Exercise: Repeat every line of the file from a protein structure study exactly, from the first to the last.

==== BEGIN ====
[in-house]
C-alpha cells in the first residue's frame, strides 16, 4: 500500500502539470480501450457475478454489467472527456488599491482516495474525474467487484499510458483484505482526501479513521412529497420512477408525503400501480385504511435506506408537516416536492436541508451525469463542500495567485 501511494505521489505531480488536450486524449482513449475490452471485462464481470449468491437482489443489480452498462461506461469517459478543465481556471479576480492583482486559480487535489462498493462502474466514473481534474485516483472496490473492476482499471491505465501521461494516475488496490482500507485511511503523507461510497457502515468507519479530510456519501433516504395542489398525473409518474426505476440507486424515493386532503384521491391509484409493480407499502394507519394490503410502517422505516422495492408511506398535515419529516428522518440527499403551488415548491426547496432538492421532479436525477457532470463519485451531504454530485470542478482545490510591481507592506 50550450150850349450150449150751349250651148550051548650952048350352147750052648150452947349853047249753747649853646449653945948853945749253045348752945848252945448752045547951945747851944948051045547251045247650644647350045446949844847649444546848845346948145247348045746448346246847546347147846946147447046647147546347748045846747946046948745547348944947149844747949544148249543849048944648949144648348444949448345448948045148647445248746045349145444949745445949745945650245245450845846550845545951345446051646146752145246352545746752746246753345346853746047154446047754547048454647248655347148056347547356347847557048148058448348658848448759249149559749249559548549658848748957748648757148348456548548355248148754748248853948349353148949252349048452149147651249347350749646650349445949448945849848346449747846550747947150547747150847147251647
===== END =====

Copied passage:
[in-house]
C-alpha cells in the first residue's frame, strides 16, 4: 500500500502539470480501450457475478454489467472527456488599491482516495474525474467487484499510458483484505482526501479513521412529497420512477408525503400501480385504511435506506408537516416536492436541508451525469463542500495567485 501511494505521489505531480488536450486524449482513449475490452471485462464481470449468491437482489443489480452498462461506461469517459478543465481556471479576480492583482486559480487535489462498493462502474466514473481534474485516483472496490473492476482499471491505465501521461494516475488496490482500507485511511503523507461510497457502515468507519479530510456519501433516504395542489398525473409518474426505476440507486424515493386532503384521491391509484409493480407499502394507519394490503410502517422505516422495492408511506398535515419529516428522518440527499403551488415548491426547496432538492421532479436525477457532470463519485451531504454530485470542478482545490510591481507592506 50550450150850349450150449150751349250651148550051548650952048350352147750052648150452947349853047249753747649853646449653945948853945749253045348752945848252945448752045547951945747851944948051045547251045247650644647350045446949844847649444546848845346948145247348045746448346246847546347147846946147447046647147546347748045846747946046948745547348944947149844747949544148249543849048944648949144648348444949448345448948045148647445248746045349145444949745445949745945650245245450845846550845545951345446051646146752145246352545746752746246753345346853746047154446047754547048454647248655347148056347547356347847557048148058448348658848448759249149559749249559548549658848748957748648757148348456548548355248148754748248853948349353148949252349048452149147651249347350749646650349445949448945849848346449747846550747947150547747150847147251647